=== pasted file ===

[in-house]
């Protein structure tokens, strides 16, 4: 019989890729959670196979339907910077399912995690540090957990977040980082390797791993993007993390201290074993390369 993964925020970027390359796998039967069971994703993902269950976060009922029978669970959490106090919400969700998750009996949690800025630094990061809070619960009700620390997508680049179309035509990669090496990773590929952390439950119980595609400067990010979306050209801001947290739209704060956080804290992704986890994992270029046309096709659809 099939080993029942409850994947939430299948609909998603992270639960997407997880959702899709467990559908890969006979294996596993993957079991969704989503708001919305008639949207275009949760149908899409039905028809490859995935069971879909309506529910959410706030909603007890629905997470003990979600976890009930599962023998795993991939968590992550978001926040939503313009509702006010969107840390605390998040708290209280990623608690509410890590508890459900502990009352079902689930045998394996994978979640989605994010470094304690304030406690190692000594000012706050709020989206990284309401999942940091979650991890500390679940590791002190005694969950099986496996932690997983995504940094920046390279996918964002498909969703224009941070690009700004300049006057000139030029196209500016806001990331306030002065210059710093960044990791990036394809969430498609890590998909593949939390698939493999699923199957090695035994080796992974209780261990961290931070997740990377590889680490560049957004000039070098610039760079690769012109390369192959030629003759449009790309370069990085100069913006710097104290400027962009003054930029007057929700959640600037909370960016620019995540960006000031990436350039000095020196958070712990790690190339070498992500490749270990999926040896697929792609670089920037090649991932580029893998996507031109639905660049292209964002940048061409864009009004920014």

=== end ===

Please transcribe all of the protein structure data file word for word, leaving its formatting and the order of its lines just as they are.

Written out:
[in-house]
């Protein structure tokens, strides 16, 4: 019989890729959670196979339907910077399912995690540090957990977040980082390797791993993007993390201290074993390369 993964925020970027390359796998039967069971994703993902269950976060009922029978669970959490106090919400969700998750009996949690800025630094990061809070619960009700620390997508680049179309035509990669090496990773590929952390439950119980595609400067990010979306050209801001947290739209704060956080804290992704986890994992270029046309096709659809 099939080993029942409850994947939430299948609909998603992270639960997407997880959702899709467990559908890969006979294996596993993957079991969704989503708001919305008639949207275009949760149908899409039905028809490859995935069971879909309506529910959410706030909603007890629905997470003990979600976890009930599962023998795993991939968590992550978001926040939503313009509702006010969107840390605390998040708290209280990623608690509410890590508890459900502990009352079902689930045998394996994978979640989605994010470094304690304030406690190692000594000012706050709020989206990284309401999942940091979650991890500390679940590791002190005694969950099986496996932690997983995504940094920046390279996918964002498909969703224009941070690009700004300049006057000139030029196209500016806001990331306030002065210059710093960044990791990036394809969430498609890590998909593949939390698939493999699923199957090695035994080796992974209780261990961290931070997740990377590889680490560049957004000039070098610039760079690769012109390369192959030629003759449009790309370069990085100069913006710097104290400027962009003054930029007057929700959640600037909370960016620019995540960006000031990436350039000095020196958070712990790690190339070498992500490749270990999926040896697929792609670089920037090649991932580029893998996507031109639905660049292209964002940048061409864009009004920014």